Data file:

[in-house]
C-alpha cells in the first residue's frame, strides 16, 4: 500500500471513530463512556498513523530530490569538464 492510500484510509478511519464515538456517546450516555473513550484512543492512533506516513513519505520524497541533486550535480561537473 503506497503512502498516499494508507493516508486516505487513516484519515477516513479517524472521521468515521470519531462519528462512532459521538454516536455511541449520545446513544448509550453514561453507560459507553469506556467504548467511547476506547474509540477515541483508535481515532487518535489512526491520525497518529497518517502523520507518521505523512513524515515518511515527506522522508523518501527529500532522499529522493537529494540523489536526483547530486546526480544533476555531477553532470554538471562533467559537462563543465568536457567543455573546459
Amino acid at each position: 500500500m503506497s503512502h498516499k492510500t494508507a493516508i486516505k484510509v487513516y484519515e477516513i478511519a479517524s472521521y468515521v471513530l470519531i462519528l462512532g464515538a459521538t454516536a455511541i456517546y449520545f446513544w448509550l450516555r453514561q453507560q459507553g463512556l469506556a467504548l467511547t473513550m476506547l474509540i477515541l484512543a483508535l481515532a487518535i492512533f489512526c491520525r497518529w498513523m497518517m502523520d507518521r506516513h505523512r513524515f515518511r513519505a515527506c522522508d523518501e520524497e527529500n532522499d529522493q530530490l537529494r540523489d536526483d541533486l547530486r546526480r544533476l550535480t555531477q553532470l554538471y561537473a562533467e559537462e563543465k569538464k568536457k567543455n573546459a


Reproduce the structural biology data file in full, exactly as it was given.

[in-house]
C-alpha cells in the first residue's frame, strides 16, 4: 500500500471513530463512556498513523530530490569538464 492510500484510509478511519464515538456517546450516555473513550484512543492512533506516513513519505520524497541533486550535480561537473 503506497503512502498516499494508507493516508486516505487513516484519515477516513479517524472521521468515521470519531462519528462512532459521538454516536455511541449520545446513544448509550453514561453507560459507553469506556467504548467511547476506547474509540477515541483508535481515532487518535489512526491520525497518529497518517502523520507518521505523512513524515515518511515527506522522508523518501527529500532522499529522493537529494540523489536526483547530486546526480544533476555531477553532470554538471562533467559537462563543465568536457567543455573546459
Amino acid at each position: 500500500m503506497s503512502h498516499k492510500t494508507a493516508i486516505k484510509v487513516y484519515e477516513i478511519a479517524s472521521y468515521v471513530l470519531i462519528l462512532g464515538a459521538t454516536a455511541i456517546y449520545f446513544w448509550l450516555r453514561q453507560q459507553g463512556l469506556a467504548l467511547t473513550m476506547l474509540i477515541l484512543a483508535l481515532a487518535i492512533f489512526c491520525r497518529w498513523m497518517m502523520d507518521r506516513h505523512r513524515f515518511r513519505a515527506c522522508d523518501e520524497e527529500n532522499d529522493q530530490l537529494r540523489d536526483d541533486l547530486r546526480r544533476l550535480t555531477q553532470l554538471y561537473a562533467e559537462e563543465k569538464k568536457k567543455n573546459a